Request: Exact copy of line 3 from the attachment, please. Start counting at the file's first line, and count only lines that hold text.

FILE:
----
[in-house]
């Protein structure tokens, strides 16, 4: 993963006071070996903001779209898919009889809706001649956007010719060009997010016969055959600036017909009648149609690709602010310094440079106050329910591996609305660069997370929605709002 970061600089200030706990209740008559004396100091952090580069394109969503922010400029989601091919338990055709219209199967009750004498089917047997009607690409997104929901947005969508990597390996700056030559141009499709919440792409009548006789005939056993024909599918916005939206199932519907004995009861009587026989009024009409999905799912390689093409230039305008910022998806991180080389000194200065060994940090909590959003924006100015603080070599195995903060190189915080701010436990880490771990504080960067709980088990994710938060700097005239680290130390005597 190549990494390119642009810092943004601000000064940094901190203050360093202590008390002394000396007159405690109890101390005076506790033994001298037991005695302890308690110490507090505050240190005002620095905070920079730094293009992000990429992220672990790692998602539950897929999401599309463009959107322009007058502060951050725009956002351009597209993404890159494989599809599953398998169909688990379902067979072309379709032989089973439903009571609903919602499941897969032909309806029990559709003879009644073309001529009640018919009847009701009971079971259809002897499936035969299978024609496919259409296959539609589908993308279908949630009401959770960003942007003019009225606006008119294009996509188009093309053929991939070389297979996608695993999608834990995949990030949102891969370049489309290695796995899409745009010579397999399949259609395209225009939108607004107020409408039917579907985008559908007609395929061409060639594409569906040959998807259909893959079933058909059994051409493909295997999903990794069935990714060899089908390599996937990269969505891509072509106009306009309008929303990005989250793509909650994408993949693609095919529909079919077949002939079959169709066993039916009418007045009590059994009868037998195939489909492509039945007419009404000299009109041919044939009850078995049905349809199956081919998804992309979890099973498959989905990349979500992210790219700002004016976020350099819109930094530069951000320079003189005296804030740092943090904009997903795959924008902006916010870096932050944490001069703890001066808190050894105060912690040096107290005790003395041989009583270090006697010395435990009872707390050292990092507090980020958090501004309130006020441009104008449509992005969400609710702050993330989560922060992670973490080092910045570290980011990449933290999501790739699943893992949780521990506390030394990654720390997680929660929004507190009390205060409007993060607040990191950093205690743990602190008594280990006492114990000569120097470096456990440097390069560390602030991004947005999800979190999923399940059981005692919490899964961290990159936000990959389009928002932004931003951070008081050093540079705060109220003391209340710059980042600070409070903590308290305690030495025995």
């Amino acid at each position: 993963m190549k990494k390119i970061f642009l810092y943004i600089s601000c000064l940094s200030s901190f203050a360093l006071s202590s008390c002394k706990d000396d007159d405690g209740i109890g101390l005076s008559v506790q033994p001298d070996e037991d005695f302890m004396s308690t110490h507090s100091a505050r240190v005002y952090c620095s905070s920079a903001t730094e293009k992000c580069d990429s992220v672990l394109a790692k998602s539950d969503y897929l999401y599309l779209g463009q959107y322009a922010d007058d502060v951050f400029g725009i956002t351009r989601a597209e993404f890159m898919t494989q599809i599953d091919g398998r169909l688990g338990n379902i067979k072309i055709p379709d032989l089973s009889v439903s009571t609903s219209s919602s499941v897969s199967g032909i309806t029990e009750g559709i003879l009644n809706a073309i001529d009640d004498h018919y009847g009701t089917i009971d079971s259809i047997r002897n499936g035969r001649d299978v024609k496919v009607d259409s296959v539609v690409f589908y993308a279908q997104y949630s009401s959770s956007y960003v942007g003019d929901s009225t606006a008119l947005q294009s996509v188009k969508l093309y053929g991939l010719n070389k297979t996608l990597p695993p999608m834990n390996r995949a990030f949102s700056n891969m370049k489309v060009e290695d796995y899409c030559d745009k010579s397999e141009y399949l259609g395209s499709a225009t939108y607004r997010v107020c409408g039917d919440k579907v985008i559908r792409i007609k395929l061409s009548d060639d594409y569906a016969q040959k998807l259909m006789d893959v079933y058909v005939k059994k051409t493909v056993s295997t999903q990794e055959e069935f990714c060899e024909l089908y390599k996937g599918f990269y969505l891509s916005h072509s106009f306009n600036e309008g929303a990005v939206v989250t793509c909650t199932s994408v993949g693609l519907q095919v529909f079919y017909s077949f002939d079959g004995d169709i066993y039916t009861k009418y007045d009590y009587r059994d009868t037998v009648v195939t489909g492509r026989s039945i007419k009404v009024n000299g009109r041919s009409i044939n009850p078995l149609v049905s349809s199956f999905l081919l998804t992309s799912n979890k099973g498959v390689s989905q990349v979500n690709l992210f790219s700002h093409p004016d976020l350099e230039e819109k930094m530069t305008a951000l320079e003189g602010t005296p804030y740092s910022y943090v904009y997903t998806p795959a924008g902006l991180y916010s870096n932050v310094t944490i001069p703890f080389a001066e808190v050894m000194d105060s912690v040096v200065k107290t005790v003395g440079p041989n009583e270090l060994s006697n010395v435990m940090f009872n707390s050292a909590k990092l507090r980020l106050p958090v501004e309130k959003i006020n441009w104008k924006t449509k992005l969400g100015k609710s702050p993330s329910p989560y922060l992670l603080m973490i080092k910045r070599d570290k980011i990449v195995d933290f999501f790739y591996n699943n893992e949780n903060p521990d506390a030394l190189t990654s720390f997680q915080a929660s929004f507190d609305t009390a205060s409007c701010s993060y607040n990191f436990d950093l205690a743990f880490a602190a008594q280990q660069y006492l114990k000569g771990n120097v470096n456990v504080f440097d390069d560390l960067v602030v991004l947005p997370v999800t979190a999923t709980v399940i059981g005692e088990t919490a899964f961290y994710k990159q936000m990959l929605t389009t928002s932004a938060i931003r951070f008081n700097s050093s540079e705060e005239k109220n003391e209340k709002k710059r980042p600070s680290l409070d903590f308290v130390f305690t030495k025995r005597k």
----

């Amino acid at each position: 993963m190549k990494k390119i970061f642009l810092y943004i600089s601000c000064l940094s200030s901190f203050a360093l006071s202590s008390c002394k706990d000396d007159d405690g209740i109890g101390l005076s008559v506790q033994p001298d070996e037991d005695f302890m004396s308690t110490h507090s100091a505050r240190v005002y952090c620095s905070s920079a903001t730094e293009k992000c580069d990429s992220v672990l394109a790692k998602s539950d969503y897929l999401y599309l779209g463009q959107y322009a922010d007058d502060v951050f400029g725009i956002t351009r989601a597209e993404f890159m898919t494989q599809i599953d091919g398998r169909l688990g338990n379902i067979k072309i055709p379709d032989l089973s009889v439903s009571t609903s219209s919602s499941v897969s199967g032909i309806t029990e009750g559709i003879l009644n809706a073309i001529d009640d004498h018919y009847g009701t089917i009971d079971s259809i047997r002897n499936g035969r001649d299978v024609k496919v009607d259409s296959v539609v690409f589908y993308a279908q997104y949630s009401s959770s956007y960003v942007g003019d929901s009225t606006a008119l947005q294009s996509v188009k969508l093309y053929g991939l010719n070389k297979t996608l990597p695993p999608m834990n390996r995949a990030f949102s700056n891969m370049k489309v060009e290695d796995y899409c030559d745009k010579s397999e141009y399949l259609g395209s499709a225009t939108y607004r997010v107020c409408g039917d919440k579907v985008i559908r792409i007609k395929l061409s009548d060639d594409y569906a016969q040959k998807l259909m006789d893959v079933y058909v005939k059994k051409t493909v056993s295997t999903q990794e055959e069935f990714c060899e024909l089908y390599k996937g599918f990269y969505l891509s916005h072509s106009f306009n600036e309008g929303a990005v939206v989250t793509c909650t199932s994408v993949g693609l519907q095919v529909f079919y017909s077949f002939d079959g004995d169709i066993y039916t009861k009418y007045d009590y009587r059994d009868t037998v009648v195939t489909g492509r026989s039945i007419k009404v009024n000299g009109r041919s009409i044939n009850p078995l149609v049905s349809s199956f999905l081919l998804t992309s799912n979890k099973g498959v390689s989905q990349v979500n690709l992210f790219s700002h093409p004016d976020l350099e230039e819109k930094m530069t305008a951000l320079e003189g602010t005296p804030y740092s910022y943090v904009y997903t998806p795959a924008g902006l991180y916010s870096n932050v310094t944490i001069p703890f080389a001066e808190v050894m000194d105060s912690v040096v200065k107290t005790v003395g440079p041989n009583e270090l060994s006697n010395v435990m940090f009872n707390s050292a909590k990092l507090r980020l106050p958090v501004e309130k959003i006020n441009w104008k924006t449509k992005l969400g100015k609710s702050p993330s329910p989560y922060l992670l603080m973490i080092k910045r070599d570290k980011i990449v195995d933290f999501f790739y591996n699943n893992e949780n903060p521990d506390a030394l190189t990654s720390f997680q915080a929660s929004f507190d609305t009390a205060s409007c701010s993060y607040n990191f436990d950093l205690a743990f880490a602190a008594q280990q660069y006492l114990k000569g771990n120097v470096n456990v504080f440097d390069d560390l960067v602030v991004l947005p997370v999800t979190a999923t709980v399940i059981g005692e088990t919490a899964f961290y994710k990159q936000m990959l929605t389009t928002s932004a938060i931003r951070f008081n700097s050093s540079e705060e005239k109220n003391e209340k709002k710059r980042p600070s680290l409070d903590f308290v130390f305690t030495k025995r005597k």